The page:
Cover Image: Needlemouse


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Member Reviews

I really liked this, especially the references to hedgehogs throughout.

It was well written and almost comforting in a way - great characters that I really bought in to.
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Thanks to NetGalley for an advance chance to read this pre-publication date. An ideal summer holiday read....I enjoyed it.
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Sylvia Penton is a loner - she lives alone, dedicated to her job, she immerses herself at weekends in her work at a hedgehog sanctuary - much like her hedgehogs she hibernates in her own world. Her secret, however, is her love for Professor Lomax - her employer and a married man - a love that is, perhaps, an infatuation. People, in fact, think Sylvia to be much nicer than she is. This is an enjoyable, rather compulsive read. It's difficult to really like the protagonist. Somehow, however, you may end up hoping for the very best for her nonetheless. There is little doubt that Sylvia is lonely and your eqmpathy may grow. Engaging, refreshing and an altogether different read which is difficult to put down. Recommended.
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I’m glad I continued reading this book. Initially I thought the heroine, Sylvia, was portrayed two dimensionally, but as the author filled in the back story, the character became more believable. Jane O’Connor has some astute observations on the effects of circumstantial stress & the dreams that can disturb the night.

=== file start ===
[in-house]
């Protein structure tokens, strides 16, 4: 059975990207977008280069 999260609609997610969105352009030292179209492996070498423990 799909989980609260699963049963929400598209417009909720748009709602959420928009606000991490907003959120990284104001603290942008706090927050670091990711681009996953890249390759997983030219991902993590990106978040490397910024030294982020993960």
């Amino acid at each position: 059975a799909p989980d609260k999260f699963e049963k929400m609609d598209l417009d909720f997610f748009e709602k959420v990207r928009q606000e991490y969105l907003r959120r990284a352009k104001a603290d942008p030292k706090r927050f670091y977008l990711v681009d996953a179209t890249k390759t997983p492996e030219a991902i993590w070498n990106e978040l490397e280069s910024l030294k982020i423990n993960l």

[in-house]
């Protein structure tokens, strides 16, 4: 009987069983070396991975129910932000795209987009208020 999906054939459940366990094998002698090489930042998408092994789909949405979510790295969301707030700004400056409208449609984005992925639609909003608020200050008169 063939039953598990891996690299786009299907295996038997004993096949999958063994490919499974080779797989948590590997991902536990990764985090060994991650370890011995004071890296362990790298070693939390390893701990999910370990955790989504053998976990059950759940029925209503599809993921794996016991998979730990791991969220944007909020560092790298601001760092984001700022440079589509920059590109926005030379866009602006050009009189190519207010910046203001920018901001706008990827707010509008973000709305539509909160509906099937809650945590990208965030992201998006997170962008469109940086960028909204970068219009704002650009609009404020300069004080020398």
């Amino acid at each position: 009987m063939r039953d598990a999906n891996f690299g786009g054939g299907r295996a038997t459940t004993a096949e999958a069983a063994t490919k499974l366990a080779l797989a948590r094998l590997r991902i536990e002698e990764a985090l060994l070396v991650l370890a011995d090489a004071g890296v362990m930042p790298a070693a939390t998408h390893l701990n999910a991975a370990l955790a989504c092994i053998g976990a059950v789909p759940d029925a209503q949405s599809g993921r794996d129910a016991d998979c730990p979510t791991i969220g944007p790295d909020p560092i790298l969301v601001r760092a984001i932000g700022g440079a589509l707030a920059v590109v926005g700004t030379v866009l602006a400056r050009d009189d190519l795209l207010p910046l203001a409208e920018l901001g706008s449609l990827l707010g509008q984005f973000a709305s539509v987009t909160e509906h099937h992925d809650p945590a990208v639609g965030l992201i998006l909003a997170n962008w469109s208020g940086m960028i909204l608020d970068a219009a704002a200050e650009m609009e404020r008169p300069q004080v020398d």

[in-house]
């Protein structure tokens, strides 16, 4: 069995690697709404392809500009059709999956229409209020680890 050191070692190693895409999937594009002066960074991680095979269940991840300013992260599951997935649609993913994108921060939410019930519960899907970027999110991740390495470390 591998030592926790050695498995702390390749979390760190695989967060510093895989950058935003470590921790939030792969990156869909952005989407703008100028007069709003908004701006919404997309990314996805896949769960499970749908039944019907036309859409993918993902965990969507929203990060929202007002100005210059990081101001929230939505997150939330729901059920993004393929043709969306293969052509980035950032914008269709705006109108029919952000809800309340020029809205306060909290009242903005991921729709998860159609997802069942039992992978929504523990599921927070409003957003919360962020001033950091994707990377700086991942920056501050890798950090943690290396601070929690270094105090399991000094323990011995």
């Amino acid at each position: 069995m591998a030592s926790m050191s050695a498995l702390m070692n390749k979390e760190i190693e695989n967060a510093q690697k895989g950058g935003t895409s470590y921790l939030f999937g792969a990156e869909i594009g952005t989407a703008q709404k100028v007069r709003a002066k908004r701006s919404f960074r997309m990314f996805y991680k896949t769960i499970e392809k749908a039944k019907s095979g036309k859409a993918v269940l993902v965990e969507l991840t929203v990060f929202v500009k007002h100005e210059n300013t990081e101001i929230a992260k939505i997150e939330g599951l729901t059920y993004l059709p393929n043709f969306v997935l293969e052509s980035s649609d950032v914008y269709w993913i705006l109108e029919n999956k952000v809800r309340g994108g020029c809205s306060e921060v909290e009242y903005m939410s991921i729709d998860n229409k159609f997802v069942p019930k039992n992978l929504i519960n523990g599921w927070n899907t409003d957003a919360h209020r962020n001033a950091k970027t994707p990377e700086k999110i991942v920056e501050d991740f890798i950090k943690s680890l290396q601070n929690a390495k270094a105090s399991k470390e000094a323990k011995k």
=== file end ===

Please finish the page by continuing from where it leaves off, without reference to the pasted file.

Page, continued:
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When I first started this book I thought it was going to be too slow and I would have to give up on it, how wrong I was. Once I got to know the characters I really empathized with them. We have all loved someone who hasn't reciprocated our feelings. We have all done crazy things in the name of love- although travelling to Italy to spy is a bit extreme. As someone who is estranged from my sister I could relate to the main character and her loneliness. All the way through I was wondering why the book was called Needlemouse but this was answered before the end. A lovely book to while away a few evenings with.
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This book is charming! Sylvia is a hilariously flawed character that any reader is likely to come to love quicker than they could anticipate. If you like The Rosie Project or Eleanor Oliphant you'll love this!
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I enjoyed reading this charming story. I found it to be heartwarming and really well written. Looking forward to more from this author.
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I really enjoyed this novel, although I had some initial reservations about the main character Sylvia. She is a middle aged single woman who has been secretly in love with her employer, the ‘Prof’ for years. 

Sylvia is a person who has built many prickly barriers up around her and lives a lonely life. She volunteers at a local hedgehog sanctuary and learns that the ‘Prof’ is really not all he seems and is not the one for her. 

By the end of the book, I was really rooting for Sylvia as I discovered the reasons why she acted the way she did. The ending was really heartwarming and Sylvia learned to love herself and break down those prickly barriers.
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I raced through this book, from  the first page I was hooked. 
Now I tell everyone about it, that’s how much I truly enjoyed it!